Communication at the Encampment
If your cadet doesn't write home, it's because the days are packed with activities, our Stratton site has no mailbox ( inbound or outbound), and the cadet will probably arrive home before a letter does. We purposely do not let cadets telephone to help them develop self-sufficiency.
In the event of any serious problem, we will contact you promptly. Should you have an emergency, the Encampment Information Booklet that will arrive in June, contains emergency contact information.
Each cadet is part of a flight of 17 other cadets. Each flight has two cadet staff members who are in charge of
the flight. These cadet staff members have attended encampments in the past and have been
chosen from an application process to serve in these positions. Each flight has one or two senior staff members
assigned directly to it. These senior members are called Flight Training Officers. In addition
to the Flight Training Officers, there are approximately 40 senior members who serve on staff for this encampment. Included
in this staff are 3 members of the chaplain staff and a medical staff of 3.
Cadets sleep in cabins of 12 people. One of the 12 is a cadet staff member, another is a senior member. Cadets at the encampment are free to approach any of these staff with any issue at any time.
The ultimate responsibility for the cadets and the week's events rests on the Encampment Commander.
Cadets can bring medications (both prescription and over-the-counter) but if the cadet is younger than 18, we need a release signed by
a parent or guardian. In addition all medications must be in original containers with dosing instructions and
labeled with the cadet's name. Prescription containers must contain the name of the prescribing physician, name of dispensing pharmacy, recipient name and any instructions
The Permission to Self Medicate Form must be brought to registration at the encampment with the designated medications. This form is on the Parents Section of the website and can be downloaded. It will also be included in the information booklet mailed to each cadet accepted to the encampment.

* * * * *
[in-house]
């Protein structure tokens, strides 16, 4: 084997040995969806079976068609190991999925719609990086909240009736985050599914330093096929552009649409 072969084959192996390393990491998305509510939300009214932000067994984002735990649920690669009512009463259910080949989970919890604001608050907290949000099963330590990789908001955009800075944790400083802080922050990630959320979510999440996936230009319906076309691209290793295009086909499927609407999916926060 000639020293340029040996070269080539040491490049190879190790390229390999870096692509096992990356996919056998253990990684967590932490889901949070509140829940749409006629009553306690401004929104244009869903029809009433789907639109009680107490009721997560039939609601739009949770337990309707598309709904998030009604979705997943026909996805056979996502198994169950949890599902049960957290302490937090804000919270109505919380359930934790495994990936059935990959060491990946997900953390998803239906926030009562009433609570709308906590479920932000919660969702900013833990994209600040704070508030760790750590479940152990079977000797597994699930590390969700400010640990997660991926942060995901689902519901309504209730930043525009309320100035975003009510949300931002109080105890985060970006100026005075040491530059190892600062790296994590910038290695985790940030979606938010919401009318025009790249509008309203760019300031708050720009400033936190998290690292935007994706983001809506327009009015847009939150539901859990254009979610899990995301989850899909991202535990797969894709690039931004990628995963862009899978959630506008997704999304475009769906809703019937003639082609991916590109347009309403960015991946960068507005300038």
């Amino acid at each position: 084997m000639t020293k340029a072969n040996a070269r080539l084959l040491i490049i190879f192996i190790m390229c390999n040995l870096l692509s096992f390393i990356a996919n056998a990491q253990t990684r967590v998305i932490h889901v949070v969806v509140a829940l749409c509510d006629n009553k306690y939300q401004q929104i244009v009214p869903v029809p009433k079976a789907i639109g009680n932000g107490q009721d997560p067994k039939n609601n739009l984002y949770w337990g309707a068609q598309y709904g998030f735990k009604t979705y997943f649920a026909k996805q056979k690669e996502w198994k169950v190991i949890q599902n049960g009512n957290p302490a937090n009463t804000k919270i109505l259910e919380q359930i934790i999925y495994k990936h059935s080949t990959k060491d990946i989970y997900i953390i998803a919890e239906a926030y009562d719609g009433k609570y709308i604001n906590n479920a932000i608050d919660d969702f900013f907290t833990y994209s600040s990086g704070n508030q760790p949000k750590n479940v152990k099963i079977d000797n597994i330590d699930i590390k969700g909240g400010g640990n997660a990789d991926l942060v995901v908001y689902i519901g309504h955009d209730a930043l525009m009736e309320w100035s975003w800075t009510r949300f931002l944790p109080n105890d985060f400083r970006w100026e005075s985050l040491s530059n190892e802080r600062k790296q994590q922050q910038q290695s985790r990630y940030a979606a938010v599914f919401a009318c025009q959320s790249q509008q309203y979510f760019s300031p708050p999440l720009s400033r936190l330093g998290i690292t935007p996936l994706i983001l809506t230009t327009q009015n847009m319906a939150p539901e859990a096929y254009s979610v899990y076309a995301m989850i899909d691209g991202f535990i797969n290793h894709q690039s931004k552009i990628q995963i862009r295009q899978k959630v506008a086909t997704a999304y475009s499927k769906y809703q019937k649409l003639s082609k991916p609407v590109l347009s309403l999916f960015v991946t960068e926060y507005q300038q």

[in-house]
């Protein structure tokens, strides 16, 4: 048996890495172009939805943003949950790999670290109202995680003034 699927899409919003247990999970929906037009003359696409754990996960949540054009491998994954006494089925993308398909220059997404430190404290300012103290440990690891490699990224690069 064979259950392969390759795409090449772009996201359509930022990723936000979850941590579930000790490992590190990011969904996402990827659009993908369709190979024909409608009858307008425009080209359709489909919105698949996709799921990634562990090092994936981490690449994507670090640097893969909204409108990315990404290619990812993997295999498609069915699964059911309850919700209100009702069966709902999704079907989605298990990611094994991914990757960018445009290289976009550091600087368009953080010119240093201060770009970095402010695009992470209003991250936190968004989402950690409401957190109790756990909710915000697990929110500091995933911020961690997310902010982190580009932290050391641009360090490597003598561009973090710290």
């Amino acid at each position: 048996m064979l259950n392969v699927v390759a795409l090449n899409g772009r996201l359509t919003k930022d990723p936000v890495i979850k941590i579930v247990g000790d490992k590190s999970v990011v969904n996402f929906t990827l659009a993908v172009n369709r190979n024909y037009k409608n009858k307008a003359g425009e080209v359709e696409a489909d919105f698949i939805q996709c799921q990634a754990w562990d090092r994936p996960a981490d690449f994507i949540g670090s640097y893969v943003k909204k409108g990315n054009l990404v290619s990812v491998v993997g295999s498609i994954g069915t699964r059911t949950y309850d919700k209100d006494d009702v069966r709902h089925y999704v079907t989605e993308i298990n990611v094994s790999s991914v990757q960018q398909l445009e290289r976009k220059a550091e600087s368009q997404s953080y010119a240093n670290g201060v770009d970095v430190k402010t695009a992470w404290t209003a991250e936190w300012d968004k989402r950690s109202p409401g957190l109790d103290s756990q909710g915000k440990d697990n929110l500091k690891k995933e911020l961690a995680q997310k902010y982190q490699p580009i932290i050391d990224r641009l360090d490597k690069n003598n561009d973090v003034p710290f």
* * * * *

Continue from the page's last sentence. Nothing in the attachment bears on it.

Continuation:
On the Application Form for the encampment you can designate whether you will permit over-the-counter medications not brought to the encampment by your cadet to be dispensed as needed by the encampment staff.
Civil Air Patrol has recently issued a new regulation (CAPR 160-1 Handling of Cadet Medications). This regulation is in effect for all cadets under age 18. A link to this regulation is on the Parents web page.
The Air National Guard Services Division orders and prepares our meals, with assistance from the Encampment Services staff.
Every effort is given to providing nutritious and appealing selections. There is generally a salad bar at every meal, and
peanut butter and jelly is always available. Vegetarian meals are offered for those participants who have indicated their
request on their application. While every effort will be made to identify items that include nuts, we cannot guarantee
that all selections will be nut-free. If your cadet has a medical need to have food available to eat between meals, be sure to
include this on the form that is sent to you prior to the encampment.
If your cadet has dietary needs beyond what has been described above, you should contact the registrar prior to completing your application. We can accomadate a limited number of individuals who wish to bring and prepare their own meals, either for health or religious reasons. But this must be communicated to the encampment staff and approved prior to the acceptance date.